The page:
Let's return to our example of the XYZ company. After you finish creating a list of the company's employees, you are asked to make an electronic time sheet that shows the number of hours that each employee worked during the week. You begin by associating each data point (hours worked) with two labels: employee's name and day of the week. To organize the data, you use the following logical representation.

  Mon Tue Wed Thu Fri
8 9 3 4 10
8 8 7 7 5
7 6 5 4 7
6 9 7 6 7
9 5 7 8 7
7 8 9 7 9
8 4 6 8 7
2 8 6 7 9
5 9 8 5 7
8 9 8 6 5
6 9 8 7 6
9 9 7 6 9
4 6 5 4 9
1 10 7 8 9
6 7 9 7 6

Now we have a new data structure called a two-dimensional array. We can see how the data structure gets its name by comparing it with a typical array. All the arrays we have seen so far were simply a group of contiguous memory cells. Since computer memory is linear, the arrays were also linear or one-dimensional. Notice, however, that each row of the table above looks like a typical, linear array. Our table is really a collection of one-dimensional arrays with five memory cells. Each memory cell represents a day of the week, and each array in the table represents an employee. Just like a one-dimensional array is a collection of memory cells, a two-dimensional array is a collection of one-dimensional arrays.

You may be wondering how we can represent our two-dimensional array in the computer's memory. The animation below shows the answer to this question by comparing the logical representation (the table) with the physical representation in memory.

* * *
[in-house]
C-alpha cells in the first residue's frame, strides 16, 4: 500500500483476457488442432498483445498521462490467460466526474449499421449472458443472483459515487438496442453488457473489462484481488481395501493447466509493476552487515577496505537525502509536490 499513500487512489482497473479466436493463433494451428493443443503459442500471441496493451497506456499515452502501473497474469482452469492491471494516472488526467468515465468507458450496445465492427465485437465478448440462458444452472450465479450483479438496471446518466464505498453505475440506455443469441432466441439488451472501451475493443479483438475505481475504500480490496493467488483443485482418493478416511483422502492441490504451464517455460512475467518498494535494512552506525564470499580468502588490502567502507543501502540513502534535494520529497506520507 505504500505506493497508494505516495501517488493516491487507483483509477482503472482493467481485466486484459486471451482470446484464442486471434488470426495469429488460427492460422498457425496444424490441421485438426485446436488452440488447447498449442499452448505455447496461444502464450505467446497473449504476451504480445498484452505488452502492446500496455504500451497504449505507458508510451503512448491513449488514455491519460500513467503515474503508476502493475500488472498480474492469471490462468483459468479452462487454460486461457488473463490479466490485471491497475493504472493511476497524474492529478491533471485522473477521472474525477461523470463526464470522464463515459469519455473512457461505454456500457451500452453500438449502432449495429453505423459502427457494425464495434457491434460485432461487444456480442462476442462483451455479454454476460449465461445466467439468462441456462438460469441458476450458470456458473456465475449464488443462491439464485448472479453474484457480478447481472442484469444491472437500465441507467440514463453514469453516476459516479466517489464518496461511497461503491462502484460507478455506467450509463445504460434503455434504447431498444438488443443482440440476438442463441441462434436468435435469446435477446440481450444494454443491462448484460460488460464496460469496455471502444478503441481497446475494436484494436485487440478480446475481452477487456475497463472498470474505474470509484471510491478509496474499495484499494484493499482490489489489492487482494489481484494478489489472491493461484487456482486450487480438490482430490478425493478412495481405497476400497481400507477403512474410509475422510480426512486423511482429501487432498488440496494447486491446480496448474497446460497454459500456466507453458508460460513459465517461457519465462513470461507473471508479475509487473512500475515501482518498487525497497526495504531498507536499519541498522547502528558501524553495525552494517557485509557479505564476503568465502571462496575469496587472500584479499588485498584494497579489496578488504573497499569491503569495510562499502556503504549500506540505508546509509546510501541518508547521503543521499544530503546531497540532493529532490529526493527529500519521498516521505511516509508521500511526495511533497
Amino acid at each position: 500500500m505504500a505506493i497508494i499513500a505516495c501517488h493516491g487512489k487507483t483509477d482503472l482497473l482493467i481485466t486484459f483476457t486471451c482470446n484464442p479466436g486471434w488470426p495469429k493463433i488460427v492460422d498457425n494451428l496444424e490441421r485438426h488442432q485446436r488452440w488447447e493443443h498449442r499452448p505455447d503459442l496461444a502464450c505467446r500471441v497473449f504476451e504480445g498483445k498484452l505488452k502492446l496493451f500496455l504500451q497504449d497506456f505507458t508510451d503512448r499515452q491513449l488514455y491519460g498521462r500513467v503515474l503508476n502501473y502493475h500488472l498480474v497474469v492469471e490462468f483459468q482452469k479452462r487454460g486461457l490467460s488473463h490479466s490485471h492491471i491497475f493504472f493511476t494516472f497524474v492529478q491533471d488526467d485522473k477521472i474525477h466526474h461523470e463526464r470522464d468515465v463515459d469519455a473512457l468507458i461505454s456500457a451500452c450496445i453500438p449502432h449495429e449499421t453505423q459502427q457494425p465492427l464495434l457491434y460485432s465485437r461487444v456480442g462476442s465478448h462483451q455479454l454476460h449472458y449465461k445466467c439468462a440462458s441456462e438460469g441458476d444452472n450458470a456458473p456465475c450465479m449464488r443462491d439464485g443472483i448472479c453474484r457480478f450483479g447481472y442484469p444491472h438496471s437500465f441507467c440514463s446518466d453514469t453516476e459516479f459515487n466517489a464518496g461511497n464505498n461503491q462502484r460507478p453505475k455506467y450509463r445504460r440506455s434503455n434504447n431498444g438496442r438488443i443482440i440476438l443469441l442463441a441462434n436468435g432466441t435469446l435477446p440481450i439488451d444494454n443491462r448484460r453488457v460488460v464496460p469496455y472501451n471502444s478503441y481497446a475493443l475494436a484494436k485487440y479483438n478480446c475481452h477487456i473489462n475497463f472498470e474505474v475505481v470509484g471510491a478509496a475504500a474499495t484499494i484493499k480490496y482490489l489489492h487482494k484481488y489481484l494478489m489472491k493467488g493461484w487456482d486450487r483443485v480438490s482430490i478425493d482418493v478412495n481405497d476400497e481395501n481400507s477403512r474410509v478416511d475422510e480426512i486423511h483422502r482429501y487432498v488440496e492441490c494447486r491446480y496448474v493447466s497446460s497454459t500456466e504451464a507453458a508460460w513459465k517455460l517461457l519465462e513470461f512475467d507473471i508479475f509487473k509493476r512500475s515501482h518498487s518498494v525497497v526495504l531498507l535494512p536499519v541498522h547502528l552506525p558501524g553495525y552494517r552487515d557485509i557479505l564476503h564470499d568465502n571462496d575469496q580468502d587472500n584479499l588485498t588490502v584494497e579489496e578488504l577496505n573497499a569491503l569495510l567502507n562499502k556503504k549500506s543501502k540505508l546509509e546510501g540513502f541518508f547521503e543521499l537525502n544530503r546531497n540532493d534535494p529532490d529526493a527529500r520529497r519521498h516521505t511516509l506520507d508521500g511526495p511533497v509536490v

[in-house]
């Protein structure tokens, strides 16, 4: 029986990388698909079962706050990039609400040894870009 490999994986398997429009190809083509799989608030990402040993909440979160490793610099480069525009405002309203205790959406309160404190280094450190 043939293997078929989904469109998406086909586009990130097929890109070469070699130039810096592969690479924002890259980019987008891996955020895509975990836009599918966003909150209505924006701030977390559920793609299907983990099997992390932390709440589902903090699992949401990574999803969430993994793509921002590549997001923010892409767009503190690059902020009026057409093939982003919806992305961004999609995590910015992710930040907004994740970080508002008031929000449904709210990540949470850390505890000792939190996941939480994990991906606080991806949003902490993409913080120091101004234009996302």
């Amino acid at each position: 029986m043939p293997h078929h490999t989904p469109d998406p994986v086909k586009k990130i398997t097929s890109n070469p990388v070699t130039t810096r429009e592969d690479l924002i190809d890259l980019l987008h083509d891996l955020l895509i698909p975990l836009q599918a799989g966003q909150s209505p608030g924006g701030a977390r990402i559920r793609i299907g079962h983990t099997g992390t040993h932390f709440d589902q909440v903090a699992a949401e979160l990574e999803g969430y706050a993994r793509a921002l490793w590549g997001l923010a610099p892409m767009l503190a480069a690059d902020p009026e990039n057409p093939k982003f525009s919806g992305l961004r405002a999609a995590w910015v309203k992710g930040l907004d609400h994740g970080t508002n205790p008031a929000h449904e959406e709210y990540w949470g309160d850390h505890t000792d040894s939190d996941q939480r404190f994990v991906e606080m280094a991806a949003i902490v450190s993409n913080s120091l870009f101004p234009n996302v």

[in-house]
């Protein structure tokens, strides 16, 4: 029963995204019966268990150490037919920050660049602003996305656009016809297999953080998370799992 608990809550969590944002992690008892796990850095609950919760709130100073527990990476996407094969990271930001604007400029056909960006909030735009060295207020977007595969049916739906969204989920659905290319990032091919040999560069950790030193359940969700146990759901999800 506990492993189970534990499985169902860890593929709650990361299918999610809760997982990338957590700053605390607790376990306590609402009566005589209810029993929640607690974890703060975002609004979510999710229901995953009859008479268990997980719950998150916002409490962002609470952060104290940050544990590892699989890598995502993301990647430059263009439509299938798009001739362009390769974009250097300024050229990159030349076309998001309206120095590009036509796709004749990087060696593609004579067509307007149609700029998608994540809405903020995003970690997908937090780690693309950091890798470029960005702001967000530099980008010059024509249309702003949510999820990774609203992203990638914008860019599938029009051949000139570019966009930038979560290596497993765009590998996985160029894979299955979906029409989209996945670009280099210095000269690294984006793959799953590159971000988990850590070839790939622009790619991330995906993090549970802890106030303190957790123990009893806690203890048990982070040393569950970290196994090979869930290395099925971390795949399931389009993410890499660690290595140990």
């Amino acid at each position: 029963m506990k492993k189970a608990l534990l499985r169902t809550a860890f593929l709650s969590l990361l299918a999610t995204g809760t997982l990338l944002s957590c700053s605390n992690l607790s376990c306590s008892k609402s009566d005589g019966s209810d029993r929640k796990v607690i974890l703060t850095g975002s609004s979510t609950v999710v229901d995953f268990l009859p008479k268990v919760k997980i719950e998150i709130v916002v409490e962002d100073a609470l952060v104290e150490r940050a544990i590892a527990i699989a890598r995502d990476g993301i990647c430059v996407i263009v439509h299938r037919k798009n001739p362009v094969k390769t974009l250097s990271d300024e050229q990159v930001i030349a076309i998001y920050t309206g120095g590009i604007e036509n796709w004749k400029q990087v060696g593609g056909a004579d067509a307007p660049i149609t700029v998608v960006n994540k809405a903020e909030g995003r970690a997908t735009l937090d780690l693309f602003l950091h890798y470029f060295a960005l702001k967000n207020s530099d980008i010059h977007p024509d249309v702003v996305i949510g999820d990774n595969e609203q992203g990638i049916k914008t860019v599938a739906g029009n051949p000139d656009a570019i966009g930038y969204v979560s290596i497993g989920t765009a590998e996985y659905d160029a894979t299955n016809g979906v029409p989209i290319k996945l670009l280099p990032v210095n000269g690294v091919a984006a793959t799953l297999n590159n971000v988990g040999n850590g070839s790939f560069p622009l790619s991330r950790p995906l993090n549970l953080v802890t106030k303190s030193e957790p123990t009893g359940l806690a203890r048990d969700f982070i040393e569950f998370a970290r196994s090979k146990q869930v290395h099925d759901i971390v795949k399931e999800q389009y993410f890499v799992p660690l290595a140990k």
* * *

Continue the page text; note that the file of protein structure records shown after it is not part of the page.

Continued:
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As you saw in the animation, it is common to refer to array locations by specifying the row and column numbers after the array name. If we named our table above "Hours" then we could find the number of hours that Aaron worked on Wednesday at the following array location: Hours[1, 3].

We can also have higher dimensional arrays that are collections of lower dimensional arrays. For example, we could organize the time sheet for one month by making a three-dimensional array. This array would be a collection of four weeks of time sheets which are two-dimensional arrays.

Then we could find the number of hours that Aaron worked during the second Wednesday of the month at the following array location: Hours[2, 1, 3]. The '2' represents the second week of the month, the '1' represents the employee Aaron, and the '3' represents Wednesday, the third day of the week.